Blouet Pasteur, son of the huguenot settler Jean Pasteur

Blouet Pasteur was the son of Jean Pasteur and Mary Blouet. His father came […] to Virginia with the Huguenots in 1700 and settled first at Manakin, then came to Williamsburg, where, it is assumed, his son Blouet was born. Blouet was the eighth child.

The name of Blouet’s wife was Mary _____. According to Valentine’s account of the Pasteur family (Vol. IV, p. 2285) Blouet had two children, William Pasteur, born 1768, (he settled in Fluvanna County) and Ann who married Granville Smith of Hanover, Chesterfield and Goochland Counties.

Blouet Pasteur was a jeweller. In the 1750’s he boarded with Alexander Craig, Williamsburg sadler. He paid £14 for himself per year, with £13 for board and lodging of his negro servant. He paid part of this board to Craig with buckles, silver pint can, pair of gold sleeve buttons and six teaspoons.

In 1752 Mark Cosby, brother-in-law of Pasteur by will left “Blouet Pasteur the shop where he now occupies to keep and hold the shop only making repairs.” This shop, no doubt, stood on part of Lot 55 near the Raleigh Tavern.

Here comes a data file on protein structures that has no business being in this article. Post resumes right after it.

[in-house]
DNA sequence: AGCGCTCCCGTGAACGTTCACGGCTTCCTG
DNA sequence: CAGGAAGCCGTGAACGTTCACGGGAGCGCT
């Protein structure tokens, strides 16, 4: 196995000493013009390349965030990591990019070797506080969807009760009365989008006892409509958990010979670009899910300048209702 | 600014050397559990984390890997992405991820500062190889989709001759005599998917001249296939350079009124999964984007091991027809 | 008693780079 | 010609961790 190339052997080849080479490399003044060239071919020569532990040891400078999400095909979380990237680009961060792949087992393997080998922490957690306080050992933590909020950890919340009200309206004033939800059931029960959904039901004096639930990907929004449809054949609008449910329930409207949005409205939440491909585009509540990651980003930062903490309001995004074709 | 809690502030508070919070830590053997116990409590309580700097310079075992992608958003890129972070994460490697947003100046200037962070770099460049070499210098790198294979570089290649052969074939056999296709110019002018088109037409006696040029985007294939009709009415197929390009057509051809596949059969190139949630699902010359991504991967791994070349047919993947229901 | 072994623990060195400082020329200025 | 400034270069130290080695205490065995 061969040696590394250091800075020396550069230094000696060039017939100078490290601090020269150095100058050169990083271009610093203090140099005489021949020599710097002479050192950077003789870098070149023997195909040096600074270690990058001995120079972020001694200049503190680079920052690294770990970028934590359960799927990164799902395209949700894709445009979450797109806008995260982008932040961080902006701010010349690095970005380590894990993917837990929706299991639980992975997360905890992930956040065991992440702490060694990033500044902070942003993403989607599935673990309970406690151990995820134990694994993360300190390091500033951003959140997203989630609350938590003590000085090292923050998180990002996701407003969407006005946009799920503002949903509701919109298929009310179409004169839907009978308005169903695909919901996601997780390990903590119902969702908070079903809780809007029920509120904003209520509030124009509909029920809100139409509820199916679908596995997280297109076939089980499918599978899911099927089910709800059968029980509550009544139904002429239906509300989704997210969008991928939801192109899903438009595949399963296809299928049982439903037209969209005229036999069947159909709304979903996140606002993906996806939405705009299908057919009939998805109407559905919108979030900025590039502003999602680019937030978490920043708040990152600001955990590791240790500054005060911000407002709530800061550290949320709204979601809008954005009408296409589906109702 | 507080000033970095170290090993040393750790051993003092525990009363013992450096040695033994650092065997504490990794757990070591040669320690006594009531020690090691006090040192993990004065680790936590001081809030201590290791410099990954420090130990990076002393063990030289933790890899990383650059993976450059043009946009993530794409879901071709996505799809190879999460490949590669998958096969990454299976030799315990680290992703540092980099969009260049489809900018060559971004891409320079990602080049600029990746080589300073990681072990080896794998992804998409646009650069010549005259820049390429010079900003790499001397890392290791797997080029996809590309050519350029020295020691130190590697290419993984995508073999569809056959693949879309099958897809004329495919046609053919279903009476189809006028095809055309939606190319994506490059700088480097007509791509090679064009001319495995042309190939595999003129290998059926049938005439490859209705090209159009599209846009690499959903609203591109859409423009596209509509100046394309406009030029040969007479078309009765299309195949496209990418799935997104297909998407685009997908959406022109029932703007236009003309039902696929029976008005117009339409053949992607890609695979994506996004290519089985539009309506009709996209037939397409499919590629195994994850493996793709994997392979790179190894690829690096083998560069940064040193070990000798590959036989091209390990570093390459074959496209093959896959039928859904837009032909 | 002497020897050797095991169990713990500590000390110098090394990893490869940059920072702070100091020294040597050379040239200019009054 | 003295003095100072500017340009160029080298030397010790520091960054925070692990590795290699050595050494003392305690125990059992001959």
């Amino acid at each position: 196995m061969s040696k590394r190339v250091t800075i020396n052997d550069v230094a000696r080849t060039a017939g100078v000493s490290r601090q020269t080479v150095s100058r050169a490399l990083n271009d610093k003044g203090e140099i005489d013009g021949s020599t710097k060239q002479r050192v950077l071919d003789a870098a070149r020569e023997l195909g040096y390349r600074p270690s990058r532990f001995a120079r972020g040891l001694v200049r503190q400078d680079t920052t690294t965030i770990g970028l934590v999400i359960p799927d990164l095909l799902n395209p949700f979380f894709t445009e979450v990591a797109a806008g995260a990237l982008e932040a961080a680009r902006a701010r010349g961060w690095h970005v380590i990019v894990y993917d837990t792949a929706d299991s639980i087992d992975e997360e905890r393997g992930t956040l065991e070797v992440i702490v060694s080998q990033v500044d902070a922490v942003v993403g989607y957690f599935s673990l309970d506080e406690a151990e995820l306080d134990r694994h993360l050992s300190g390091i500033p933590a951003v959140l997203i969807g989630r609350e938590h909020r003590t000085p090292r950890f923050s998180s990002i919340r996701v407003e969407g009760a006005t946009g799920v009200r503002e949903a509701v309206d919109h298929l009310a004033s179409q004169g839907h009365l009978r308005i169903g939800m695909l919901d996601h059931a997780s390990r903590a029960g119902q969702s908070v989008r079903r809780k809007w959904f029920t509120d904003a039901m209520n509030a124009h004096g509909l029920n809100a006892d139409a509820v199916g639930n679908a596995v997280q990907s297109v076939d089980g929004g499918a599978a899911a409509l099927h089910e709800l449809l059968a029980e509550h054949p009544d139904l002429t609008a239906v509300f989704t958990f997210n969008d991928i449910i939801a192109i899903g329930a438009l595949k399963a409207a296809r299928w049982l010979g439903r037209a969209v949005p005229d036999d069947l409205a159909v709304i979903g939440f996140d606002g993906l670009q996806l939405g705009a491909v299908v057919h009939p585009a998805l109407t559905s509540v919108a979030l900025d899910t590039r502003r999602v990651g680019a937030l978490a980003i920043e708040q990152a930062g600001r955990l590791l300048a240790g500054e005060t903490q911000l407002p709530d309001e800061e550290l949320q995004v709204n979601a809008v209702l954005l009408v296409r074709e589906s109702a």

In 1759 Pasteur purchased most of two lots on Nicholson Street now known as Lots 272-273. He, evidently, continued to operate his shop on Lot 55 judging from this notice of 1767: “A CHOICE ASSORTMENT OF JEWELLERY, SILVER WORK, to be sold at my shop, next door below the Raleigh tavern …”.

He continued to live in Williamsburg according to the Williamsburg Land Tax Lists and personal property tax lists for the period, 1782-85 as indicated. By 1790 the Land Tax List refers to lots owned by his estate – which must indicated that he had died.

Sources used in compiling these notes:

  • The Valentine Papers, Vols. II & IV, Pasteur Family.
  • York County Records: Wills and Inventories #20, pp. 270-271; 376-379.
  • The Account Book of Alexander Craig, Research Department, CWI.
  • Huguenot Migration to Virginia (Richmond, 1886) p. 15.
  • Virginia Historical Magazine, Vol. II, pp 85-89.
  • Trois américains d’origine genevoise (1935) p. 5.


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